When Carl Icahn lobbed in his bid for Clorox last week, a lot of people had their doubts about his seriousness. They pointed out that he doesn't really complete hostile deals all that much. They questioned his plans to raise $7.8 billion in debt, despite a highly confident letter from Jefferies. They suggested that his bid was just a weak attempt to drum up a third-party buyer.
These doubters seriously underestimate Carl's almost pathological love for cleaning products of all kinds, and he had some strong, loud words for them in his letter today raising his bid to $80 a share:
Concerning the remaining $7.8 billion, we do not believe there is any legitimate question that this amount can be raised. As we explained in our previous letter, consistent with the recent leveraged buyout of Del Monte Foods, we are extremely confident we can leverage Clorox at 7.0x Debt to our CY2011 EBITDA estimate at a blended interest cost of less than 6.5%. HOWEVER, TO FURTHER ASSUAGE ANY MISGUIDED CONCERNS, WE WILL ALSO ESCROW AN EXTRA $1 BILLION AGAINST ANY SHORTFALL IN OUR ABILITY TO RAISE THE $7.8 BILLION DEBT FINANCING.
In his initial bid, Icahn offered to bet $100 million - in the form of a reverse breakup fee - on Jefferies' ability to raise $7.8 billion of debt, which is just about twice the amount of high-yield bonds they've raised total so far this year. He's now effectively raising that bet to $1 billion.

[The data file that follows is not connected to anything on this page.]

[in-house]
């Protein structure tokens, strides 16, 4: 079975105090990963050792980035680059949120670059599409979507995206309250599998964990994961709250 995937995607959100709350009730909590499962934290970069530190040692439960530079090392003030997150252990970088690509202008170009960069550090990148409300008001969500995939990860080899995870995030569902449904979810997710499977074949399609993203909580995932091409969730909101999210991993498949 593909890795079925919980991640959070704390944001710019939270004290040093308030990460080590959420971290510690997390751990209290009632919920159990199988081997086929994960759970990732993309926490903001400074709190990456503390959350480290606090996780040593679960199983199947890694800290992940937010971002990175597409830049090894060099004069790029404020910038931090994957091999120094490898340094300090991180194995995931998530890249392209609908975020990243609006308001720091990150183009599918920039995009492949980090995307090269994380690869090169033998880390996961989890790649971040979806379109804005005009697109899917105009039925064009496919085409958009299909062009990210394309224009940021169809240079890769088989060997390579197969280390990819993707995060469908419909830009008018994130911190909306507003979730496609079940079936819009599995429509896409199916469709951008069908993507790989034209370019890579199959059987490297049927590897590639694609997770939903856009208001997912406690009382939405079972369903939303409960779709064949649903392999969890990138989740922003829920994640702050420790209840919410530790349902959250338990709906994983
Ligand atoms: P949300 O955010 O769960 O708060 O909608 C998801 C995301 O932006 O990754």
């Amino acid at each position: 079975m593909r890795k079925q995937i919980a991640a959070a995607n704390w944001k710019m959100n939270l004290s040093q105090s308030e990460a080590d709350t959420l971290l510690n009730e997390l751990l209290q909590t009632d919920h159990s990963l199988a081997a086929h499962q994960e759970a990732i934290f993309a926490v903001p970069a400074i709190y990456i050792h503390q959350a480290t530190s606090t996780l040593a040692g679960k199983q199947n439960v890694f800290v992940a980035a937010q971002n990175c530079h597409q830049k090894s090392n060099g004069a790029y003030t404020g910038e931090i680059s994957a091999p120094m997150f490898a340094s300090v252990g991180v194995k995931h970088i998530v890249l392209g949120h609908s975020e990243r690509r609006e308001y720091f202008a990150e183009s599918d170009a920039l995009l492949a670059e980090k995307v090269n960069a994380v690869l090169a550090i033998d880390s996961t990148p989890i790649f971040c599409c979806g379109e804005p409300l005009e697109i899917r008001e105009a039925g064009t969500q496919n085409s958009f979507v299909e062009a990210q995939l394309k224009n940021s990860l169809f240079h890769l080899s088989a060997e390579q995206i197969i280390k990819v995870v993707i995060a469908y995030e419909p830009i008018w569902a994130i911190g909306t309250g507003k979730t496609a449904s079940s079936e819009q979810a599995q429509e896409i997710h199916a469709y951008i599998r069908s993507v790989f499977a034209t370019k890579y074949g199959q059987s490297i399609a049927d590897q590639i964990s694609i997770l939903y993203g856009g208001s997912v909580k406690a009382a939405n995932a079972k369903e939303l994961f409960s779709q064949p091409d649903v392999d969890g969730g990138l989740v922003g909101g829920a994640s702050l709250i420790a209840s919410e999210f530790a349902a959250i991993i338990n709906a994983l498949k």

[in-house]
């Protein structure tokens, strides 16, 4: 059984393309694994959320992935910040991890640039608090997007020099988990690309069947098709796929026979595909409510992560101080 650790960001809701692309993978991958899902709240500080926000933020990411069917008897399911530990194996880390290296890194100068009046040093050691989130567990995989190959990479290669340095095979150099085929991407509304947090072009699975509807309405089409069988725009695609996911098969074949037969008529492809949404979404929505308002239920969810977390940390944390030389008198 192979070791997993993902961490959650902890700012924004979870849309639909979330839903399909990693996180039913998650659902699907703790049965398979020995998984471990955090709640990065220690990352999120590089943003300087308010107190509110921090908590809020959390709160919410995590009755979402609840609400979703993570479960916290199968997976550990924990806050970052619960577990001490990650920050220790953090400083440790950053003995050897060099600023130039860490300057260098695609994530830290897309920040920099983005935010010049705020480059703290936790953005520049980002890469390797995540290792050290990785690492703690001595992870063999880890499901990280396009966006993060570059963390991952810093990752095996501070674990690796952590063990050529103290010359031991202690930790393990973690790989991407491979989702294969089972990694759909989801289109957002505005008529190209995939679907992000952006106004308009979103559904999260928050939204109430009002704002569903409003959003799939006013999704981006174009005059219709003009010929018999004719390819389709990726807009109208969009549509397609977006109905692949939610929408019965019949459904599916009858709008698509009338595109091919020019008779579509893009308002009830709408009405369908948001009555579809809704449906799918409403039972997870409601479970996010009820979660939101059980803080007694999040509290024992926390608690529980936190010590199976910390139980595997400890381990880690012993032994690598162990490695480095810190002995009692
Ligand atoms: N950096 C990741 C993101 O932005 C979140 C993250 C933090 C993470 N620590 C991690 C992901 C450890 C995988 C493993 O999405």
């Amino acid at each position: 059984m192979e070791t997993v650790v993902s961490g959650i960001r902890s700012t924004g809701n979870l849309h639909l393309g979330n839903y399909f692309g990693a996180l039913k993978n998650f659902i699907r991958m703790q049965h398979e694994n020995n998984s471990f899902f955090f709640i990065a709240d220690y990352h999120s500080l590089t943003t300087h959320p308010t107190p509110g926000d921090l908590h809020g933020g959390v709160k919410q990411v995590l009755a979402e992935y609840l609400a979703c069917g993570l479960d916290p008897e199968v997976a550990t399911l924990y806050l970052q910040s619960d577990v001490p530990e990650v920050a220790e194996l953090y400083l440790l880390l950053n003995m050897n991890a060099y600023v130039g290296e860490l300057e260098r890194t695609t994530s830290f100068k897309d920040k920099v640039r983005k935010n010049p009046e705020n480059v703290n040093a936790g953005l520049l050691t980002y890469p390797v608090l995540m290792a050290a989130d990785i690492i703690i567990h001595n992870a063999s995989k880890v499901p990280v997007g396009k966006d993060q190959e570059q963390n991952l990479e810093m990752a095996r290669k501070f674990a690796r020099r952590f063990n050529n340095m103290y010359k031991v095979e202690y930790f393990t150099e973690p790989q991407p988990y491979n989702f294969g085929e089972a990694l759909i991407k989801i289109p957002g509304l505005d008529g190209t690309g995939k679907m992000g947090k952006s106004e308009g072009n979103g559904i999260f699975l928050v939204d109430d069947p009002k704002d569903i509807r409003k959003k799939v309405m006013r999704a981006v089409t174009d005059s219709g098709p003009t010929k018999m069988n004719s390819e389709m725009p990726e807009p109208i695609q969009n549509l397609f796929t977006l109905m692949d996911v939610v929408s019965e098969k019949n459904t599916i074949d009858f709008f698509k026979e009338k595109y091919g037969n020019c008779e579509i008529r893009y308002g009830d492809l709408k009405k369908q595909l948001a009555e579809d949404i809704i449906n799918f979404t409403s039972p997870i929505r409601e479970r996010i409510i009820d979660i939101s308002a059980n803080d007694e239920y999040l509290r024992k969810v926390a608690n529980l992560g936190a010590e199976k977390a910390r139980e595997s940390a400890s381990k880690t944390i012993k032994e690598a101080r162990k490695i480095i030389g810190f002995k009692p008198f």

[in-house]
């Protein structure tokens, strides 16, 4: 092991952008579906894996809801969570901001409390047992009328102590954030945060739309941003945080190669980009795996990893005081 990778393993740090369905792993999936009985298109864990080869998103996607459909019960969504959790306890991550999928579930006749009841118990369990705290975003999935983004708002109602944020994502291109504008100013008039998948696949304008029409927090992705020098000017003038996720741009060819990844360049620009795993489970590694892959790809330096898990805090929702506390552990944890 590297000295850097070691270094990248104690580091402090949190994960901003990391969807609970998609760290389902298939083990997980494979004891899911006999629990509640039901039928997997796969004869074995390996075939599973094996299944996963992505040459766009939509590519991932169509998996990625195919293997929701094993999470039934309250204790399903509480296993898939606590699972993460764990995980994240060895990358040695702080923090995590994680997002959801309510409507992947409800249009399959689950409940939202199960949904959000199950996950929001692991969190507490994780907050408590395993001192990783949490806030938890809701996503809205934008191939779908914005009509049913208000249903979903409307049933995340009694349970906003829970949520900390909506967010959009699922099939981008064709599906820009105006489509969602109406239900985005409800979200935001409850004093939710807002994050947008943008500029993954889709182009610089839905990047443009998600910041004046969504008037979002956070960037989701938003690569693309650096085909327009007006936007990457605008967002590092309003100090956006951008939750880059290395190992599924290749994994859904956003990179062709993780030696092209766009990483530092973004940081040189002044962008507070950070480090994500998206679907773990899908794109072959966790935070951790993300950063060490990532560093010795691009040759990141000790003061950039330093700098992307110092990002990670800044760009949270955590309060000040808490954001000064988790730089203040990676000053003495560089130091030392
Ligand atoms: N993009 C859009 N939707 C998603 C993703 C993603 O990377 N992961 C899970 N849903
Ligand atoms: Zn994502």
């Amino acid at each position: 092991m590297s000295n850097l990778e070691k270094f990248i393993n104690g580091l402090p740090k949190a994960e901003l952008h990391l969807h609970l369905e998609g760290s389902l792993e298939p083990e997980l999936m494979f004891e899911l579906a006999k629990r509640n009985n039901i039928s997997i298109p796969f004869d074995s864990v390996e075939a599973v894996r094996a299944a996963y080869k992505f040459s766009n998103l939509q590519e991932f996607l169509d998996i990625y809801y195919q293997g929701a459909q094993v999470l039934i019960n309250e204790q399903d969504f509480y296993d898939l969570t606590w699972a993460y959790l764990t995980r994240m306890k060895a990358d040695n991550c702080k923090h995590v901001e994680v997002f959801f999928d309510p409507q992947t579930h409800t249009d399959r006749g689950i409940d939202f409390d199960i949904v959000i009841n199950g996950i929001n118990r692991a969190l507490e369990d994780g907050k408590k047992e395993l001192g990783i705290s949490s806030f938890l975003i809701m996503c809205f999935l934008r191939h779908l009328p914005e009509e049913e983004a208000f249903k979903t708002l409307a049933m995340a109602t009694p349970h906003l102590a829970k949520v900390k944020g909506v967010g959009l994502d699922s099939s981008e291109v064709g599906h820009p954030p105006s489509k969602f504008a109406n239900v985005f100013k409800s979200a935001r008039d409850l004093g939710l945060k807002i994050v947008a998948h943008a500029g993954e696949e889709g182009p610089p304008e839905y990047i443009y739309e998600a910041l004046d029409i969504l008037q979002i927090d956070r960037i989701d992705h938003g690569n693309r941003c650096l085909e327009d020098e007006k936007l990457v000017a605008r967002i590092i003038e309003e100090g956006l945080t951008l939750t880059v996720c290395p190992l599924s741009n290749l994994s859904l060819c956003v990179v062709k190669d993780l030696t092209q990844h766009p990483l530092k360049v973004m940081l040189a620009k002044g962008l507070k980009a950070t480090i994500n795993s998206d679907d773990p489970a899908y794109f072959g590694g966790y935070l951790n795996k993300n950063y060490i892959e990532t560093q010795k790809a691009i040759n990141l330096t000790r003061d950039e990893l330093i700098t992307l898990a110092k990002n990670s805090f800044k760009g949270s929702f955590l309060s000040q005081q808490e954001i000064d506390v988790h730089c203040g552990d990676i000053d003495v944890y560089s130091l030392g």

There is a very wise saying: "If statesmen and generals were the first to go to the front line, there would be no wars." The question shareholders should ask is what risks are the board and management taking. IF THEIR OWN MONEY WERE AT STAKE, WOULD MANAGEMENT AND THE BOARD ARBITRARILY TURN DOWN OUR OFFER AND THE POSSIBILITY OF HIGHER ONES TO TAKE THE RISK OF THE VERY QUESTIONABLE "CENTENNIAL PLAN"?
Carl may be a general in the takeover wars, but he's a modern general who cares about his troops, and he's putting his own money out there on the front lines with the Jefferies bond salesman who has to sell bonds through 7x EBITDA behind a massive secured term loan. Though he's also not exactly denying that the real game here is the possibility of a higher offer from someone else.